8. I just wrote about the truth of long-term travel, and much of what you wrote here resonated with me. I, too, dread going back home, but maybe I’ll be like you guys, after two years, burnout will set in and then it’s time for a change. In the meantime, I’ll enjoy my slow and long term travel. Good read!

    • Hi Alesh, thank you for reading. We never thought we would feel burnout travelling because this is what we love to do. Maybe it is because we are getting old, not too sure. Slow travel is the way to go. We love stopping and enjoying a place for months. It is really nice for us and our business.

  9. Hey guys, I love reading your stuff! I’ve been on the road two and a half years now, travelling solo. I am smack bang in the middle of my South East Asia trip and I hate to use the word but I am bored. I am tired and jaded. I dont like to stay in a place for a few weeks because I get too attached. Any advice of things to do as a quick fix for a few weeks to cure this tiredness?? I feel so guilty when I spent days doing nothing.

  10. Awesome post, and so very true . I miss family and friends back home but mostly when there is something big happening in their lives, and as a lot of them are getting married/ buying houses/ starting families I do feel like I’m missing out. After spending 12months traveling I was more than ready to stop, yet when I did and got a job in New Zealand, I found it really tough, and I don’t mean getting out of bed to go to work. I found it tough connecting with my colleagues, because most of my conversations with people for the past year where with other travellers, and while they weren’t all about travel it was the prominent topic. I didn’t know what to talk about in the real world because eI hadn’t had that for so long! Now it’s all fine, but I find myself reading more and more travel blogs and my feet are getting itchier!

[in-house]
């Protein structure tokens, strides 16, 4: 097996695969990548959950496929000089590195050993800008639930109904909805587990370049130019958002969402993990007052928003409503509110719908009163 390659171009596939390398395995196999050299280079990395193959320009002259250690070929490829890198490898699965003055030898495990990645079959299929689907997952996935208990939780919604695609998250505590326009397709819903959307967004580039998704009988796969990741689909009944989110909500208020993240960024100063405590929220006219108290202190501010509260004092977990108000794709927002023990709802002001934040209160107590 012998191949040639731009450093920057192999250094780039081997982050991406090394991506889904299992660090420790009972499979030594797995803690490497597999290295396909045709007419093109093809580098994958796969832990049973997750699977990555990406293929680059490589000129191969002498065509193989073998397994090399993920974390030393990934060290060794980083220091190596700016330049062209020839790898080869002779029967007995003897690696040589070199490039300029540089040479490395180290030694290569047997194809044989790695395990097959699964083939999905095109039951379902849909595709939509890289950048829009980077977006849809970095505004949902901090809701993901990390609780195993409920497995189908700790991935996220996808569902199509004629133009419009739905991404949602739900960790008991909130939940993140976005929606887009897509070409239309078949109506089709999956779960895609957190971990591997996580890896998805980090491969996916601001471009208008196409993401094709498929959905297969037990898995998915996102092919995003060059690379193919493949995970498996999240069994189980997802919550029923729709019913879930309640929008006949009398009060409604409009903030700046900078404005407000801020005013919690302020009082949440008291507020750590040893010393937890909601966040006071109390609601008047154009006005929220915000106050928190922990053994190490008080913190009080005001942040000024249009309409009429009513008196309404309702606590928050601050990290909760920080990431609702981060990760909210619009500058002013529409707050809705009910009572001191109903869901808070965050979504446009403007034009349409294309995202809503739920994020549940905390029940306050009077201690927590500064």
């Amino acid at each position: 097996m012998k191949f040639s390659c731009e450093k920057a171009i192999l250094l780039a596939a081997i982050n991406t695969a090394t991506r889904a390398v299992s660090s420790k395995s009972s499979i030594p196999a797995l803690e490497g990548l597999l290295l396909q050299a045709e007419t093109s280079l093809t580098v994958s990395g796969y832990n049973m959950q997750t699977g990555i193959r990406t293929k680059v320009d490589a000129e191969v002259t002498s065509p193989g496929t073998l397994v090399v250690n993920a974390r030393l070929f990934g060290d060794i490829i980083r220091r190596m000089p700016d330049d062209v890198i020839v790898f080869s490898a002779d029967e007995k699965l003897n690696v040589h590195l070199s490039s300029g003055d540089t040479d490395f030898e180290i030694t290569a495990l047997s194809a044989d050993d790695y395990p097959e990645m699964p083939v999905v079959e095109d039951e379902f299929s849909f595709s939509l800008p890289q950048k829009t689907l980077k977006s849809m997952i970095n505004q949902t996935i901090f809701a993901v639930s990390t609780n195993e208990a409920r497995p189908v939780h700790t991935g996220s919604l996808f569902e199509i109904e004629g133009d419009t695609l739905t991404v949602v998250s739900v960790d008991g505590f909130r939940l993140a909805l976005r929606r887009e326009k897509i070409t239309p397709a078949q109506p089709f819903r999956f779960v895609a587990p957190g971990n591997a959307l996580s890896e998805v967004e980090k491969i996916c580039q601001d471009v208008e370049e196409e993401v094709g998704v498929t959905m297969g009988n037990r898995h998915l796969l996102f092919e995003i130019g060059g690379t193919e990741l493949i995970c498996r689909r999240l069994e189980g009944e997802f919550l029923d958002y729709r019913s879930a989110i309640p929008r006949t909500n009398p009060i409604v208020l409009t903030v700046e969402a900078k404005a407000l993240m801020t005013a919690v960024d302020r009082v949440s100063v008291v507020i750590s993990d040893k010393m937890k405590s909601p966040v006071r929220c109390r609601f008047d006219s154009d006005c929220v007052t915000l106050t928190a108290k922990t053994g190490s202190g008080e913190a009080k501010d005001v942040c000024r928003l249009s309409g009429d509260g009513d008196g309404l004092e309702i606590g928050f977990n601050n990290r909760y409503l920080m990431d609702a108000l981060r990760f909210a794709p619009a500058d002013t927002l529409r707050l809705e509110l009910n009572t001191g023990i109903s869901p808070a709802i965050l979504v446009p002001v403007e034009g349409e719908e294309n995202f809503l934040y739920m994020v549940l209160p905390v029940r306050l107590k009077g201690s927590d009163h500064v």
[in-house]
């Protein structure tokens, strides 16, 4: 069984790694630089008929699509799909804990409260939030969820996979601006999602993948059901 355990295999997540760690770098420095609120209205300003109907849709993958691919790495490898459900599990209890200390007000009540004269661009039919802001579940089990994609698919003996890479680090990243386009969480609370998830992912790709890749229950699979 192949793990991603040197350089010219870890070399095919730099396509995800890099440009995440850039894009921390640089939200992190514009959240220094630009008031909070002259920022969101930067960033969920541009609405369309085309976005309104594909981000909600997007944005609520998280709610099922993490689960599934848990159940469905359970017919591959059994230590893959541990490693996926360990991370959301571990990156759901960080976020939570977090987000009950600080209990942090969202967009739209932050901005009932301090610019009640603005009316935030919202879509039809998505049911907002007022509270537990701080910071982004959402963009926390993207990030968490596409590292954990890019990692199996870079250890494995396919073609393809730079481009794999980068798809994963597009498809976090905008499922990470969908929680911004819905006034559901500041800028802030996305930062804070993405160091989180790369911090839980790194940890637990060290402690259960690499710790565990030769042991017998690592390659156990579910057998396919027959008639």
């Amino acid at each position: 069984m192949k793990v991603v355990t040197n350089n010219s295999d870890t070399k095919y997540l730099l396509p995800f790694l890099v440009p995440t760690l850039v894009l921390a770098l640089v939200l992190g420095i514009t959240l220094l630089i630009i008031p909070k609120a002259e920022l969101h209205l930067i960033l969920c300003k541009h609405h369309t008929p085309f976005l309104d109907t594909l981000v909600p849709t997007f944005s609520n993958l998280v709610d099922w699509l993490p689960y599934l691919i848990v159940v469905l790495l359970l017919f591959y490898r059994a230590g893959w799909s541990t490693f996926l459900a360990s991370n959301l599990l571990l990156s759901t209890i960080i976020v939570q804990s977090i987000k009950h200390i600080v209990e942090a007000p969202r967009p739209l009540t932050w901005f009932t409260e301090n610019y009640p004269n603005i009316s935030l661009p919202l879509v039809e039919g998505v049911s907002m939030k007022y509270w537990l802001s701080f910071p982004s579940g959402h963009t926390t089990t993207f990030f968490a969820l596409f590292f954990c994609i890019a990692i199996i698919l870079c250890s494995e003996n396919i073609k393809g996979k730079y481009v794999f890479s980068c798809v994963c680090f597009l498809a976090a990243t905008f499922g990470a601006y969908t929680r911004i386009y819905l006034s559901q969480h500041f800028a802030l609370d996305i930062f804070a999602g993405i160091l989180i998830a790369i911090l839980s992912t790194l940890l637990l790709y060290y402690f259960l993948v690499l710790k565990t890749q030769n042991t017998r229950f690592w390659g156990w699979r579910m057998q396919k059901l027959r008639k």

• We know what you mean about conversations with people. We struggle sometimes with having a conversation with our closest friends or family. It has gotten easy over time and has become natural again and flows. Going down different paths and trying to relate in some way to one another’s world does take time. I am glad it is all great the conversation side with your work colleagues now. Thank you for reading Gemma. Good luck for your next travel.

  11. Well written 🙂 All of these I can relate to and all of them scare me! Especially the thought of missing important milestones, friends weddings etc. back home in the future. Despite trying to reassure myself that all my travelling will be out of my system by my late twenties… I know it’ll never really be cured.

    Got to love a good old burn out though. Lying in a hotel bed for 30 hours straight ordering room service and watching back to back episodes of Hell’s Kitchen never felt so well-earned!

    • Thanks Kim. We have a lot of friends who grew out of travel. For us, that never happened. Have to admit we’ve never laid in a hotel bed ordering room service, but that does sound awesome!

  12. I’m planning some longer-term travel for next year and these are all things which I do worry about a little – of course I’m excited, but it’s easy to get caught up in the idea of travelling and not consider the realities. I can’t wait to go though, I’m sure it will be worth it.

    • It will definitely be worth it 😉

  13. This is so true, especially #1 I so glad I’ve had the luck to return to South East Asia a couple of years ago, when I first passed through before that I definitely had burn out and became un-wowed by stuff, probably because India had been so incredible. The second time round I took time to revisit places and be impressed properly!